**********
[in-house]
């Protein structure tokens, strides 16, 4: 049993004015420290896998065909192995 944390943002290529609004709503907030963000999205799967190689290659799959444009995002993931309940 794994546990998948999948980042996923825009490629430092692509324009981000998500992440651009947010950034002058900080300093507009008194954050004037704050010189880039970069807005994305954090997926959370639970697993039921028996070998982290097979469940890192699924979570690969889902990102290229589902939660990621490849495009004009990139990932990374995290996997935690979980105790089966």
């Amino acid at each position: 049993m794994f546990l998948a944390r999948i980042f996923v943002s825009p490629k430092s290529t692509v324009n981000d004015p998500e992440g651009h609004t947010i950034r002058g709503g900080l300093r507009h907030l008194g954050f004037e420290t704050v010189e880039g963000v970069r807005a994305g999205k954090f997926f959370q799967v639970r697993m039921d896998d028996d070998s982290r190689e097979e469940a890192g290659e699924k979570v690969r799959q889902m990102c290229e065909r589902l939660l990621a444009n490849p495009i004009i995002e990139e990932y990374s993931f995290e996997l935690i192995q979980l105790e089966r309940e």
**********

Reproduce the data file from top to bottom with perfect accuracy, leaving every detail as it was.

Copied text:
[in-house]
């Protein structure tokens, strides 16, 4: 049993004015420290896998065909192995 944390943002290529609004709503907030963000999205799967190689290659799959444009995002993931309940 794994546990998948999948980042996923825009490629430092692509324009981000998500992440651009947010950034002058900080300093507009008194954050004037704050010189880039970069807005994305954090997926959370639970697993039921028996070998982290097979469940890192699924979570690969889902990102290229589902939660990621490849495009004009990139990932990374995290996997935690979980105790089966």
């Amino acid at each position: 049993m794994f546990l998948a944390r999948i980042f996923v943002s825009p490629k430092s290529t692509v324009n981000d004015p998500e992440g651009h609004t947010i950034r002058g709503g900080l300093r507009h907030l008194g954050f004037e420290t704050v010189e880039g963000v970069r807005a994305g999205k954090f997926f959370q799967v639970r697993m039921d896998d028996d070998s982290r190689e097979e469940a890192g290659e699924k979570v690969r799959q889902m990102c290229e065909r589902l939660l990621a444009n490849p495009i004009i995002e990139e990932y990374s993931f995290e996997l935690i192995q979980l105790e089966r309940e």